I read a story in the paper over the weekend, and it reminded me of a story of my own.
The newspaper told of a family in Gush Katif. When the soldiers came to expel them from their homes, they took the Mezuza off from the doorpost and gave it to the lead soldier. They told him to return it to them in the future.
Recently they inquired about the soldier through a third party, and asked to meet with him and get their Mezuza back.
The family was told that the soldier did not want to meet with them, and he also doesn’t want to return the Mezuza, which he is still holding on to.
Before the Expulsion, when I was trying to sneak people into Gush Katif, I would pick up hitchhikers, and we’d drive down trying to get past the army/police roadblocks and into Gush Katif.
Sometimes we’d find our way blocked, and have to go off-road, driving through the fields, ditches and dirt roads. Quite an experience, especially when your car is not made for off-road driving.
We even drove right through some of the makeshift army bases, which was quite surreal (stopping for ice cream at the Gazlan).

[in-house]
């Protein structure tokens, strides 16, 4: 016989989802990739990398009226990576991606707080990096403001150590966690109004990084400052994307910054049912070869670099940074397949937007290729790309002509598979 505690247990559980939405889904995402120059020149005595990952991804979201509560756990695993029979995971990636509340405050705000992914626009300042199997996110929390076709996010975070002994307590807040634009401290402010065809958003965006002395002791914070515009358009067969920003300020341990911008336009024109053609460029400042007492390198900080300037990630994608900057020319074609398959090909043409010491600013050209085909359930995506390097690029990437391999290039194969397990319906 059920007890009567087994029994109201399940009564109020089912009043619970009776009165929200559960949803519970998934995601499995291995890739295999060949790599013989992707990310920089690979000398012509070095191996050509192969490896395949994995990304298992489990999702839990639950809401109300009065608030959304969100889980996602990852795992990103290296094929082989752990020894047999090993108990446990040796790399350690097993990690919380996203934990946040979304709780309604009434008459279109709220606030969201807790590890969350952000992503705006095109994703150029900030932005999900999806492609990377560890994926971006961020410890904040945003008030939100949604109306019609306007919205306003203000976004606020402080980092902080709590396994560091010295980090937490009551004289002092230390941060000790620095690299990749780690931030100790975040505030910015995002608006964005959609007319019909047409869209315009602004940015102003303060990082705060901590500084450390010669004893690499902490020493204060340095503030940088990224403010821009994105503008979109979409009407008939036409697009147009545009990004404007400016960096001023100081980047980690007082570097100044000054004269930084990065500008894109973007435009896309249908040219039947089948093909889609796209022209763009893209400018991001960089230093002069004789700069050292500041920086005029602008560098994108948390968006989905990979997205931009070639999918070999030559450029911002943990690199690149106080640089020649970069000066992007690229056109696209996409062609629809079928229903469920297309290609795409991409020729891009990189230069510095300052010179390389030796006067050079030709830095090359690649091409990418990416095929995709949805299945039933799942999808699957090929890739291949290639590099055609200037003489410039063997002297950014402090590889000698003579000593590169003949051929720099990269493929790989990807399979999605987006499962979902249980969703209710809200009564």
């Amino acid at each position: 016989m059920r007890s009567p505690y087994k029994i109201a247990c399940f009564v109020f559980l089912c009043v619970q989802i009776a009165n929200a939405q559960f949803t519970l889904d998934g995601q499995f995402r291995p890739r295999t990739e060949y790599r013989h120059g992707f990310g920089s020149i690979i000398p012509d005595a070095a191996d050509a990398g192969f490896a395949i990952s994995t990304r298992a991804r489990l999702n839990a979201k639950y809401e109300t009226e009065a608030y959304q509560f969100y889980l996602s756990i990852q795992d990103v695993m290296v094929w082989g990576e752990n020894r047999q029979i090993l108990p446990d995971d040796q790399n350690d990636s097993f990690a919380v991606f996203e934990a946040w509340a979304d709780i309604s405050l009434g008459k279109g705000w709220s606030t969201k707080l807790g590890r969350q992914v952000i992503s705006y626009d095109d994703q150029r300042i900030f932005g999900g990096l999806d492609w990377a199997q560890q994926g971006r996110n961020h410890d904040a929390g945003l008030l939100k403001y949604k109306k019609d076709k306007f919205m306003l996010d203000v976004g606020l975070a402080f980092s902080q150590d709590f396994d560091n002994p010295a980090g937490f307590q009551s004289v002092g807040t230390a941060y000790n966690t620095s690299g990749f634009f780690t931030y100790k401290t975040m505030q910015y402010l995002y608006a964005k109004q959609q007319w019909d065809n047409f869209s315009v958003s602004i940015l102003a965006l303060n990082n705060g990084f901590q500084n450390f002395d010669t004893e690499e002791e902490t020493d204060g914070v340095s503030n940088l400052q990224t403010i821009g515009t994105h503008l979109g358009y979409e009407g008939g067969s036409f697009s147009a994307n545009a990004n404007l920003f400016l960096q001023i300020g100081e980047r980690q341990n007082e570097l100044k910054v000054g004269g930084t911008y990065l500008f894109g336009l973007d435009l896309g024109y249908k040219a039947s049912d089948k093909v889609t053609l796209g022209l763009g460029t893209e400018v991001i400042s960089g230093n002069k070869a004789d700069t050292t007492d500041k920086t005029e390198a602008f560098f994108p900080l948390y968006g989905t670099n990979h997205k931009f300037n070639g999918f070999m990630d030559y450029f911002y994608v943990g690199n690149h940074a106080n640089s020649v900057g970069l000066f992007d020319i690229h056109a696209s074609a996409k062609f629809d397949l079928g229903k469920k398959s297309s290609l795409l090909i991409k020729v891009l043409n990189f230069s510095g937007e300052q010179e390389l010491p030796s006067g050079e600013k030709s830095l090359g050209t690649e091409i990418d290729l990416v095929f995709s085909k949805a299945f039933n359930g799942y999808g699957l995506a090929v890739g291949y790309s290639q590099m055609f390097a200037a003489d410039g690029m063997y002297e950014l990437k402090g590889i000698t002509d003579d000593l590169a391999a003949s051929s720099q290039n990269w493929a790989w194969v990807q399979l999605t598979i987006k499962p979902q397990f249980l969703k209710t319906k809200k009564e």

But more often than not, if the person guarding the road was a soldier, and the policemen wasn’t standing nearby watching him, we’d ask the soldier what he thought of the Disengagement.
Most didn’t want to answer, only telling us they weren’t allowed to let us go past, and then quietly mention the policeman is watching what they say and do.
At that point I’d ask them, “What do you plan to tell your children in 10 or 20 years from now, when they ask where you where and what you did during the Disengagement?”
I’d tell them, “You have 2 options, you can tell them you followed your orders and participated in the destruction of the homes of your fellow Jews — OR you can tell them how you actively helped sneak other people past the roadblocks to fight the Disengagement.”
“Which story do you want to be able to tell your children?”
The soldiers always let us pass.JoeSettler